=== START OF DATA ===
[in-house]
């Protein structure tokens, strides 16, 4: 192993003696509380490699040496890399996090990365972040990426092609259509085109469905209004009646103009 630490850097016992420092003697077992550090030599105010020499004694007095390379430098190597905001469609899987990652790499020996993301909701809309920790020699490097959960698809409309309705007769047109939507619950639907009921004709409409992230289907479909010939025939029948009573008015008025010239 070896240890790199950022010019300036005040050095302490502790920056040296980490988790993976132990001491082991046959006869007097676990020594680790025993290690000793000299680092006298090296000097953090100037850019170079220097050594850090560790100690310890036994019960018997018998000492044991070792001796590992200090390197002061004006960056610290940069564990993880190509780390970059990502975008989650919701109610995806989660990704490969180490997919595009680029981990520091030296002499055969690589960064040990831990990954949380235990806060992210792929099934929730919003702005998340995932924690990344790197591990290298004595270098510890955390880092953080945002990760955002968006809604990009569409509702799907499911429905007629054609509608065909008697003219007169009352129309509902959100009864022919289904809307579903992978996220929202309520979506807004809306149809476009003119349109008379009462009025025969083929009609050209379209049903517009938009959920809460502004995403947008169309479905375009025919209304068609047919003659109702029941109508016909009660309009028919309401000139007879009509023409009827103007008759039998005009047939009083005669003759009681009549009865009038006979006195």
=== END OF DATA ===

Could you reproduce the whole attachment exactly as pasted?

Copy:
[in-house]
């Protein structure tokens, strides 16, 4: 192993003696509380490699040496890399996090990365972040990426092609259509085109469905209004009646103009 630490850097016992420092003697077992550090030599105010020499004694007095390379430098190597905001469609899987990652790499020996993301909701809309920790020699490097959960698809409309309705007769047109939507619950639907009921004709409409992230289907479909010939025939029948009573008015008025010239 070896240890790199950022010019300036005040050095302490502790920056040296980490988790993976132990001491082991046959006869007097676990020594680790025993290690000793000299680092006298090296000097953090100037850019170079220097050594850090560790100690310890036994019960018997018998000492044991070792001796590992200090390197002061004006960056610290940069564990993880190509780390970059990502975008989650919701109610995806989660990704490969180490997919595009680029981990520091030296002499055969690589960064040990831990990954949380235990806060992210792929099934929730919003702005998340995932924690990344790197591990290298004595270098510890955390880092953080945002990760955002968006809604990009569409509702799907499911429905007629054609509608065909008697003219007169009352129309509902959100009864022919289904809307579903992978996220929202309520979506807004809306149809476009003119349109008379009462009025025969083929009609050209379209049903517009938009959920809460502004995403947008169309479905375009025919209304068609047919003659109702029941109508016909009660309009028919309401000139007879009509023409009827103007008759039998005009047939009083005669003759009681009549009865009038006979006195």